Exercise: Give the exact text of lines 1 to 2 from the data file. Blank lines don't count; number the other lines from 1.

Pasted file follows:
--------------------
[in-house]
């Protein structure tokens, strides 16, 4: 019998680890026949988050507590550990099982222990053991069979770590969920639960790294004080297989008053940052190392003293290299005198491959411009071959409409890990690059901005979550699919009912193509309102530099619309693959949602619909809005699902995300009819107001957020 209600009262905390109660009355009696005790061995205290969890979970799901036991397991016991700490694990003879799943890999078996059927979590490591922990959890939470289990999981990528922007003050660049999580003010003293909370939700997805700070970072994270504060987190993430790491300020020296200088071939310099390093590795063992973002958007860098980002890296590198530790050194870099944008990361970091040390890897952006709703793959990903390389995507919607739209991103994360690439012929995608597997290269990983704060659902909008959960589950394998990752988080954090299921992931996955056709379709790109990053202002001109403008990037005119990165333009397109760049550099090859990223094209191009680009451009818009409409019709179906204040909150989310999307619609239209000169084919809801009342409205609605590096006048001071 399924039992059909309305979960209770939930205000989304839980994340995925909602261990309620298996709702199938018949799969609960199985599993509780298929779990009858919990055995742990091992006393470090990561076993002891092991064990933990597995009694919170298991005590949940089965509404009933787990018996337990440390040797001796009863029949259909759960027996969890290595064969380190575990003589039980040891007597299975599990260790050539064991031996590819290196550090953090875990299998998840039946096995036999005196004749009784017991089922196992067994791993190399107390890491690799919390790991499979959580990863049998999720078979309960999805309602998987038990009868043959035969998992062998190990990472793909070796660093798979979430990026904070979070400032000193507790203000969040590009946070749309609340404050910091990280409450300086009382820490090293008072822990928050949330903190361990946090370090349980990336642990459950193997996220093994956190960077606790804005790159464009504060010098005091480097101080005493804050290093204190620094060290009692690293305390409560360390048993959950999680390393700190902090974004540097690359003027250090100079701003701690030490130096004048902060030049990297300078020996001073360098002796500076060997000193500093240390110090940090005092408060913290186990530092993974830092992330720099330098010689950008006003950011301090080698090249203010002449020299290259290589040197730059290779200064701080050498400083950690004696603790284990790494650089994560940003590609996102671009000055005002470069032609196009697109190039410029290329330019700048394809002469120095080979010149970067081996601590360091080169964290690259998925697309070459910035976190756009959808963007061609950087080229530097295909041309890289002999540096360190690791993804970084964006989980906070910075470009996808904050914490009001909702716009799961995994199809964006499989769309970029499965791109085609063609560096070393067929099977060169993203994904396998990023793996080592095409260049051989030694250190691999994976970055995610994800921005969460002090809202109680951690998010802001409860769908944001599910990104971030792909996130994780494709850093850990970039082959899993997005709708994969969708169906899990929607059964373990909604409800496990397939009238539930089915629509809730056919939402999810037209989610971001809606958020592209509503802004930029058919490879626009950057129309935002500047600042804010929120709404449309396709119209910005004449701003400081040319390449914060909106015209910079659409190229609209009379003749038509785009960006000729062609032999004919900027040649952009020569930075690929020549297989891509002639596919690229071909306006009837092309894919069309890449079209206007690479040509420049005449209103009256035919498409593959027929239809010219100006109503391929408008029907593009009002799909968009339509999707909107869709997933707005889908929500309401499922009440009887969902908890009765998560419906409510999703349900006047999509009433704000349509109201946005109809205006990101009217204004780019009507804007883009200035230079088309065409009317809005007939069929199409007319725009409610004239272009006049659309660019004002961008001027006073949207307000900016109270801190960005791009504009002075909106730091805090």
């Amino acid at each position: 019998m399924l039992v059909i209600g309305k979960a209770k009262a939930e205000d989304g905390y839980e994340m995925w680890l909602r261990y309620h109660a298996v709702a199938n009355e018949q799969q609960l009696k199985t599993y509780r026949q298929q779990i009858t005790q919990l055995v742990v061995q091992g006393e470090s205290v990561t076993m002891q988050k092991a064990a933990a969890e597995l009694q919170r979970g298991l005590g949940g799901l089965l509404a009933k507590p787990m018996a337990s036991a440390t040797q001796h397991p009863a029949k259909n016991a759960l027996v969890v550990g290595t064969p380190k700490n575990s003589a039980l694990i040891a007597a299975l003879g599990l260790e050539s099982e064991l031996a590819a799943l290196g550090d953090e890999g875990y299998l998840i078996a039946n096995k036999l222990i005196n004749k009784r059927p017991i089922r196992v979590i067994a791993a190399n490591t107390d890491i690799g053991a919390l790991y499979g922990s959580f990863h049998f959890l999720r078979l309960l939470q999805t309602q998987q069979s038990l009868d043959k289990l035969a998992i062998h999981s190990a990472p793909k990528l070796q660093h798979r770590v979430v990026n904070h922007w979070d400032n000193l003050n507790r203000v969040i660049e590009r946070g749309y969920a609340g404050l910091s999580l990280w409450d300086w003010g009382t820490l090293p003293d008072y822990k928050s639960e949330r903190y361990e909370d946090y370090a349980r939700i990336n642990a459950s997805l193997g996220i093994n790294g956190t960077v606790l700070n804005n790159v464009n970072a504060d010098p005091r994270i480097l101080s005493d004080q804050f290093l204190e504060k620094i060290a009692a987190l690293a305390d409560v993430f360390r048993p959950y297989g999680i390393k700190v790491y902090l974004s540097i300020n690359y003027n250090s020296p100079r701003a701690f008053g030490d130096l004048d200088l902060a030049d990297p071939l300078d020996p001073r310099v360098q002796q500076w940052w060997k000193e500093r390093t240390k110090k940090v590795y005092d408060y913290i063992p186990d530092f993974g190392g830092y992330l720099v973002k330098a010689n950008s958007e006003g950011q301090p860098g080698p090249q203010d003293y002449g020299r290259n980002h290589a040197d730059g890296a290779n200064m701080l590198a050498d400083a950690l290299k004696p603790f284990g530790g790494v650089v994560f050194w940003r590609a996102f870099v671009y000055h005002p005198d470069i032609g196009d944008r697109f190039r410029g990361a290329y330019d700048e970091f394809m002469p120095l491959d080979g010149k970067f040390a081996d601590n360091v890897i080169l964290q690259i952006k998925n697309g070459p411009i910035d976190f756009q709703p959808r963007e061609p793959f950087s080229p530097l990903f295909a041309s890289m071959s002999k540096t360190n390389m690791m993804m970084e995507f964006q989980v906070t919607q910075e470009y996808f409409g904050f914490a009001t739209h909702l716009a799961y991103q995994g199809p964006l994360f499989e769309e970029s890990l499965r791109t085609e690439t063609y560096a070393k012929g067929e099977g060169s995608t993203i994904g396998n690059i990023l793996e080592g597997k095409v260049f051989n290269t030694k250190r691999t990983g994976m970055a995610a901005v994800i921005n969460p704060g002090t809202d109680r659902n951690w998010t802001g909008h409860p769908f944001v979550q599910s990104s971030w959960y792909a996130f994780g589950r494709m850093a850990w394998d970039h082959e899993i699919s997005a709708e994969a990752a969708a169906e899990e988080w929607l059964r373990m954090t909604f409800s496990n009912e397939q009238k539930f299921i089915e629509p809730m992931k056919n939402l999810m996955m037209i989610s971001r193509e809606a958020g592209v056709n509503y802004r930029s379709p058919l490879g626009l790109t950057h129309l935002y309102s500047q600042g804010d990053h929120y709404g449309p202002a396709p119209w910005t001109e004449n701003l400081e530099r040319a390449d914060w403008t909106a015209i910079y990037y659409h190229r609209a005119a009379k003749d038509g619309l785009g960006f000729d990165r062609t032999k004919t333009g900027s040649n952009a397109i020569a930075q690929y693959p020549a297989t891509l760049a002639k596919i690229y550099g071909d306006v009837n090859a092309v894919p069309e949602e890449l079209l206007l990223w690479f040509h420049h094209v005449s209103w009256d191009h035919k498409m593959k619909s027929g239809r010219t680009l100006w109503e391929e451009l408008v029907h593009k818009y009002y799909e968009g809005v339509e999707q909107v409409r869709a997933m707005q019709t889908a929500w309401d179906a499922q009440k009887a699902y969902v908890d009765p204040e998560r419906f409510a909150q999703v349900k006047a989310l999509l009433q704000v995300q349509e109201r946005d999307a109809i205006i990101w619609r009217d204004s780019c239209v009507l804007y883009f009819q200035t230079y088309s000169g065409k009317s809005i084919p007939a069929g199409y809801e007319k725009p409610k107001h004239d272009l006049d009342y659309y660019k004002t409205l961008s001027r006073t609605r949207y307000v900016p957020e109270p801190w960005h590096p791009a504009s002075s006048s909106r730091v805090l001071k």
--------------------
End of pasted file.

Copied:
[in-house]
């Protein structure tokens, strides 16, 4: 019998680890026949988050507590550990099982222990053991069979770590969920639960790294004080297989008053940052190392003293290299005198491959411009071959409409890990690059901005979550699919009912193509309102530099619309693959949602619909809005699902995300009819107001957020 209600009262905390109660009355009696005790061995205290969890979970799901036991397991016991700490694990003879799943890999078996059927979590490591922990959890939470289990999981990528922007003050660049999580003010003293909370939700997805700070970072994270504060987190993430790491300020020296200088071939310099390093590795063992973002958007860098980002890296590198530790050194870099944008990361970091040390890897952006709703793959990903390389995507919607739209991103994360690439012929995608597997290269990983704060659902909008959960589950394998990752988080954090299921992931996955056709379709790109990053202002001109403008990037005119990165333009397109760049550099090859990223094209191009680009451009818009409409019709179906204040909150989310999307619609239209000169084919809801009342409205609605590096006048001071 399924039992059909309305979960209770939930205000989304839980994340995925909602261990309620298996709702199938018949799969609960199985599993509780298929779990009858919990055995742990091992006393470090990561076993002891092991064990933990597995009694919170298991005590949940089965509404009933787990018996337990440390040797001796009863029949259909759960027996969890290595064969380190575990003589039980040891007597299975599990260790050539064991031996590819290196550090953090875990299998998840039946096995036999005196004749009784017991089922196992067994791993190399107390890491690799919390790991499979959580990863049998999720078979309960999805309602998987038990009868043959035969998992062998190990990472793909070796660093798979979430990026904070979070400032000193507790203000969040590009946070749309609340404050910091990280409450300086009382820490090293008072822990928050949330903190361990946090370090349980990336642990459950193997996220093994956190960077606790804005790159464009504060010098005091480097101080005493804050290093204190620094060290009692690293305390409560360390048993959950999680390393700190902090974004540097690359003027250090100079701003701690030490130096004048902060030049990297300078020996001073360098002796500076060997000193500093240390110090940090005092408060913290186990530092993974830092992330720099330098010689950008006003950011301090080698090249203010002449020299290259290589040197730059290779200064701080050498400083950690004696603790284990790494650089994560940003590609996102671009000055005002470069032609196009697109190039410029290329330019700048394809002469120095080979010149970067081996601590360091080169964290690259998925697309070459910035976190756009959808963007061609950087080229530097295909041309890289002999540096360190690791993804970084964006989980906070910075470009996808904050914490009001909702716009799961995994199809964006499989769309970029499965791109085609063609560096070393067929099977060169993203994904396998990023793996080592095409260049051989030694250190691999994976970055995610994800921005969460002090809202109680951690998010802001409860769908944001599910990104971030792909996130994780494709850093850990970039082959899993997005709708994969969708169906899990929607059964373990909604409800496990397939009238539930089915629509809730056919939402999810037209989610971001809606958020592209509503802004930029058919490879626009950057129309935002500047600042804010929120709404449309396709119209910005004449701003400081040319390449914060909106015209910079659409190229609209009379003749038509785009960006000729062609032999004919900027040649952009020569930075690929020549297989891509002639596919690229071909306006009837092309894919069309890449079209206007690479040509420049005449209103009256035919498409593959027929239809010219100006109503391929408008029907593009009002799909968009339509999707909107869709997933707005889908929500309401499922009440009887969902908890009765998560419906409510999703349900006047999509009433704000349509109201946005109809205006990101009217204004780019009507804007883009200035230079088309065409009317809005007939069929199409007319725009409610004239272009006049659309660019004002961008001027006073949207307000900016109270801190960005791009504009002075909106730091805090």